European Union (Withdrawal) Act 2018 — Consideration of Government Plans — Options to Prevent Withdrawal Without Agreement — Referendum — 29 Jan 2019 at 19:00
The majority of MPs voted against ensuring the provision of Parliamentary time to consider and vote on options to prevent the United Kingdom leaving the European Union without a withdrawal agreement. Options listed for consideration included a customs union with the European Union and establishing a strong relationship with the union's single market. The majority of MPs also voted against holding referendum on proposed withdrawal arrangements following their approval by MPs.
MPs were considering a motion stating:
- That this House, in accordance with the provisions of section 13(6)(a) and 13(11)(b)(i) and 13(13)(b) of the European Union (Withdrawal) Act 2018, has considered the Written Statement titled “Statement under Section 13(4) of the European Union (Withdrawal) Act 2018” and made on 21 January 2019, and the Written Statement titled “Statement under Section 13(11)(a) of the European Union (Withdrawal) Act 2018”and made on 24 January 2019.
The amendment rejected in this vote was:
- Amendment (a), in line 1, leave out from “House” to end and add
- “requires ministers to secure sufficient time for the UK Parliament to consider and vote on options to prevent the UK leaving the EU without a ratified Withdrawal Agreement and Political Declaration, and that those options should include:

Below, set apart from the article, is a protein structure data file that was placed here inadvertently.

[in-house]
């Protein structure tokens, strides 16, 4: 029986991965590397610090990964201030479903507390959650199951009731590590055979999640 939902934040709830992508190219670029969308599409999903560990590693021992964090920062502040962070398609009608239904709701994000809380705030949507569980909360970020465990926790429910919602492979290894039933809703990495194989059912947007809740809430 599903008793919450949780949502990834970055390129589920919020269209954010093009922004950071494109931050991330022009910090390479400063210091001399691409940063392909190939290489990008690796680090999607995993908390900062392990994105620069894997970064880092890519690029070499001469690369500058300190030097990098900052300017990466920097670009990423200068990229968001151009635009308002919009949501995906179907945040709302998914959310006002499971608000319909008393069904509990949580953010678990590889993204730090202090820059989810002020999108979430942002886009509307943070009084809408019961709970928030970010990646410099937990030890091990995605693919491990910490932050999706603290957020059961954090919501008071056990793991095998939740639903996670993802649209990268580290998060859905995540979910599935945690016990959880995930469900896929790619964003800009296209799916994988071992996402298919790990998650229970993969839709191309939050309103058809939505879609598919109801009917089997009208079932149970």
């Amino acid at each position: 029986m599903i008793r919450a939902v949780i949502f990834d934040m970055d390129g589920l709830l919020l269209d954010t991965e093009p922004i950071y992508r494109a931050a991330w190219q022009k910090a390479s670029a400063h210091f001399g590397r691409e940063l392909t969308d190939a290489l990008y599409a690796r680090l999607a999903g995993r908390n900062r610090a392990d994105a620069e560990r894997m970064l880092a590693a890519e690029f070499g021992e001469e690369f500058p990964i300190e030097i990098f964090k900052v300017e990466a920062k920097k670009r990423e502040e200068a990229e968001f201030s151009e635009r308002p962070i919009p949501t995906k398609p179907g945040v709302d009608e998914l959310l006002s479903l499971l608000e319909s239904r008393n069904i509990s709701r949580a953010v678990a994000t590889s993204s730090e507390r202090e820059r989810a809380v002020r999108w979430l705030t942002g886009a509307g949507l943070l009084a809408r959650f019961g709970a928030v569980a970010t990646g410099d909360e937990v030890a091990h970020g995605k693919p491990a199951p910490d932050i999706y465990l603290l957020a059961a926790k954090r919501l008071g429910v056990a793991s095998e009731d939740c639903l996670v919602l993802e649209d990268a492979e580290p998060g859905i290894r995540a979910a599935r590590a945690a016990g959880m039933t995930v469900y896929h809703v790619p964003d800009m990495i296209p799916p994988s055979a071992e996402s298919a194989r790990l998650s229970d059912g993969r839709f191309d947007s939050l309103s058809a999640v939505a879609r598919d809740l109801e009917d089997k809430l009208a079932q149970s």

- (i) Negotiating changes to the draft Withdrawal Agreement and Political Declaration so as to secure a permanent customs union with the EU, a strong relationship with the single market underpinned by shared institutions and obligations, and dynamic alignment on rights and standards, in order to command a majority in the House of Commons;
- (ii) Legislating to hold a public vote on a deal or a proposition that has commanded the support of the majority of the House of Commons.”.
Votes by party, red entries are votes against the majority for that party.
What is Tell? '+1 tell' means that in addition one member of that party was a teller for that division lobby.
What are Boths? An MP can vote both aye and no in the same division. The boths page explains this.
What is Turnout? This is measured against the total membership of the party at the time of the vote.
|Party||Majority (No)||Minority (Aye)||Both||Turnout|
|Con||313 (+2 tell)||0||0||99.4%|
|Lab||2||241 (+2 tell)||0||95.7%|
|Kevin Barron||Rother Valley||Lab (minister)||no|
|Jim Fitzpatrick||Poplar and Limehouse||Lab||no|